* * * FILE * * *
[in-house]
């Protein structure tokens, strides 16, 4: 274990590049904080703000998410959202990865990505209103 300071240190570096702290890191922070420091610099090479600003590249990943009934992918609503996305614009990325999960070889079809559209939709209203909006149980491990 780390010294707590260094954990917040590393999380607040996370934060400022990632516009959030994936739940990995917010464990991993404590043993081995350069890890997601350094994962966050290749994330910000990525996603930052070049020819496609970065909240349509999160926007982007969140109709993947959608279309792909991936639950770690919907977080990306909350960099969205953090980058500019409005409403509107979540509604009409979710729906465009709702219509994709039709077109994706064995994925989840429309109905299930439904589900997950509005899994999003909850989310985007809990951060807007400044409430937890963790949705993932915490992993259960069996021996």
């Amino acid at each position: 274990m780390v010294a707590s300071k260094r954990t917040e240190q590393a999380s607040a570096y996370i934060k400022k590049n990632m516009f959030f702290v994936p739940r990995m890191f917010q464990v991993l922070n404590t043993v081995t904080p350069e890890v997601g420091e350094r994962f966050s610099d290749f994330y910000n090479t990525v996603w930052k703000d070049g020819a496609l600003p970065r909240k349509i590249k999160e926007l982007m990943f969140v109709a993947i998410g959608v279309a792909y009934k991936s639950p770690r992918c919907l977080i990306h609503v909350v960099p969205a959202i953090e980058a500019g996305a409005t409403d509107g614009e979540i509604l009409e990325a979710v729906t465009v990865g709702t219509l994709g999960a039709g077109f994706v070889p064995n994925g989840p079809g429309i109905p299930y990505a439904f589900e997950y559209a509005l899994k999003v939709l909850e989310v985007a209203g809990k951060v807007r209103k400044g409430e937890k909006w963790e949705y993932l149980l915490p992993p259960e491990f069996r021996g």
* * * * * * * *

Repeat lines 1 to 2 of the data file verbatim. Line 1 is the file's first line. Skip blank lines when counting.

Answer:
[in-house]
């Protein structure tokens, strides 16, 4: 274990590049904080703000998410959202990865990505209103 300071240190570096702290890191922070420091610099090479600003590249990943009934992918609503996305614009990325999960070889079809559209939709209203909006149980491990 780390010294707590260094954990917040590393999380607040996370934060400022990632516009959030994936739940990995917010464990991993404590043993081995350069890890997601350094994962966050290749994330910000990525996603930052070049020819496609970065909240349509999160926007982007969140109709993947959608279309792909991936639950770690919907977080990306909350960099969205953090980058500019409005409403509107979540509604009409979710729906465009709702219509994709039709077109994706064995994925989840429309109905299930439904589900997950509005899994999003909850989310985007809990951060807007400044409430937890963790949705993932915490992993259960069996021996």